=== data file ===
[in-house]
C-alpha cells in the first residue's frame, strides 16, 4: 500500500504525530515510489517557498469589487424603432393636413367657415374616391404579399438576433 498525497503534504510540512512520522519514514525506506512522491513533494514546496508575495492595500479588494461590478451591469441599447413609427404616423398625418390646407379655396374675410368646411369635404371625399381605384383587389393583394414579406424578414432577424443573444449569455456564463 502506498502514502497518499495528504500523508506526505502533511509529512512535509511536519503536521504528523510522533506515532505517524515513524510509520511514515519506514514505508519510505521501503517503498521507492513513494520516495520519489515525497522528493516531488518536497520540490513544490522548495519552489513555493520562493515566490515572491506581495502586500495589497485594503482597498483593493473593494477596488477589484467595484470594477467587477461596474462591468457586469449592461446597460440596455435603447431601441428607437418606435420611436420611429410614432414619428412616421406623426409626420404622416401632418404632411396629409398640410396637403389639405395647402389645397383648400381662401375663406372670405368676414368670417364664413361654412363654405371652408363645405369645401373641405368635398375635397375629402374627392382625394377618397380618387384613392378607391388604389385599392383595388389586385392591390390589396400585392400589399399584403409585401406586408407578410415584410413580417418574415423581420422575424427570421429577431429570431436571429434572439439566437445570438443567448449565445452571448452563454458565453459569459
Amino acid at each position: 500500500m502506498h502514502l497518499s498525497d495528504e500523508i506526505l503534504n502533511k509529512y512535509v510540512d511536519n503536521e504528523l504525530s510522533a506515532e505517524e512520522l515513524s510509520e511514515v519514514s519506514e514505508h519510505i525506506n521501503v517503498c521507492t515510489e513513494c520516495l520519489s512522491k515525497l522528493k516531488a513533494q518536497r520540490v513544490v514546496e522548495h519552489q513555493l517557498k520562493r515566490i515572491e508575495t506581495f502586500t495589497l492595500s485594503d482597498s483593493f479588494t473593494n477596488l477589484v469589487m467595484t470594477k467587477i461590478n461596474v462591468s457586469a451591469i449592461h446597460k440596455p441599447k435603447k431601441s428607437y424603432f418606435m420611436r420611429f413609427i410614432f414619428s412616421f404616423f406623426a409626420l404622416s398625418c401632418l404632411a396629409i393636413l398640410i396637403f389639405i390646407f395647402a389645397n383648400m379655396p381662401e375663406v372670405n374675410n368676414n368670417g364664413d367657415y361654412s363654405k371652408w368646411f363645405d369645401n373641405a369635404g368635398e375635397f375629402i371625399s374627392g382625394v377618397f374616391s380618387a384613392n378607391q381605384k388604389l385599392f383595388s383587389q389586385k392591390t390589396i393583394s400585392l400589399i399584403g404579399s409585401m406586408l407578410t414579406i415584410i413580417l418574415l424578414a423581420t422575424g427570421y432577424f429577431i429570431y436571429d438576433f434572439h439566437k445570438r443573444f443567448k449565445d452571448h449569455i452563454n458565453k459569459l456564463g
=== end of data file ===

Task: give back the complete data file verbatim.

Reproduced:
[in-house]
C-alpha cells in the first residue's frame, strides 16, 4: 500500500504525530515510489517557498469589487424603432393636413367657415374616391404579399438576433 498525497503534504510540512512520522519514514525506506512522491513533494514546496508575495492595500479588494461590478451591469441599447413609427404616423398625418390646407379655396374675410368646411369635404371625399381605384383587389393583394414579406424578414432577424443573444449569455456564463 502506498502514502497518499495528504500523508506526505502533511509529512512535509511536519503536521504528523510522533506515532505517524515513524510509520511514515519506514514505508519510505521501503517503498521507492513513494520516495520519489515525497522528493516531488518536497520540490513544490522548495519552489513555493520562493515566490515572491506581495502586500495589497485594503482597498483593493473593494477596488477589484467595484470594477467587477461596474462591468457586469449592461446597460440596455435603447431601441428607437418606435420611436420611429410614432414619428412616421406623426409626420404622416401632418404632411396629409398640410396637403389639405395647402389645397383648400381662401375663406372670405368676414368670417364664413361654412363654405371652408363645405369645401373641405368635398375635397375629402374627392382625394377618397380618387384613392378607391388604389385599392383595388389586385392591390390589396400585392400589399399584403409585401406586408407578410415584410413580417418574415423581420422575424427570421429577431429570431436571429434572439439566437445570438443567448449565445452571448452563454458565453459569459
Amino acid at each position: 500500500m502506498h502514502l497518499s498525497d495528504e500523508i506526505l503534504n502533511k509529512y512535509v510540512d511536519n503536521e504528523l504525530s510522533a506515532e505517524e512520522l515513524s510509520e511514515v519514514s519506514e514505508h519510505i525506506n521501503v517503498c521507492t515510489e513513494c520516495l520519489s512522491k515525497l522528493k516531488a513533494q518536497r520540490v513544490v514546496e522548495h519552489q513555493l517557498k520562493r515566490i515572491e508575495t506581495f502586500t495589497l492595500s485594503d482597498s483593493f479588494t473593494n477596488l477589484v469589487m467595484t470594477k467587477i461590478n461596474v462591468s457586469a451591469i449592461h446597460k440596455p441599447k435603447k431601441s428607437y424603432f418606435m420611436r420611429f413609427i410614432f414619428s412616421f404616423f406623426a409626420l404622416s398625418c401632418l404632411a396629409i393636413l398640410i396637403f389639405i390646407f395647402a389645397n383648400m379655396p381662401e375663406v372670405n374675410n368676414n368670417g364664413d367657415y361654412s363654405k371652408w368646411f363645405d369645401n373641405a369635404g368635398e375635397f375629402i371625399s374627392g382625394v377618397f374616391s380618387a384613392n378607391q381605384k388604389l385599392f383595388s383587389q389586385k392591390t390589396i393583394s400585392l400589399i399584403g404579399s409585401m406586408l407578410t414579406i415584410i413580417l418574415l424578414a423581420t422575424g427570421y432577424f429577431i429570431y436571429d438576433f434572439h439566437k445570438r443573444f443567448k449565445d452571448h449569455i452563454n458565453k459569459l456564463g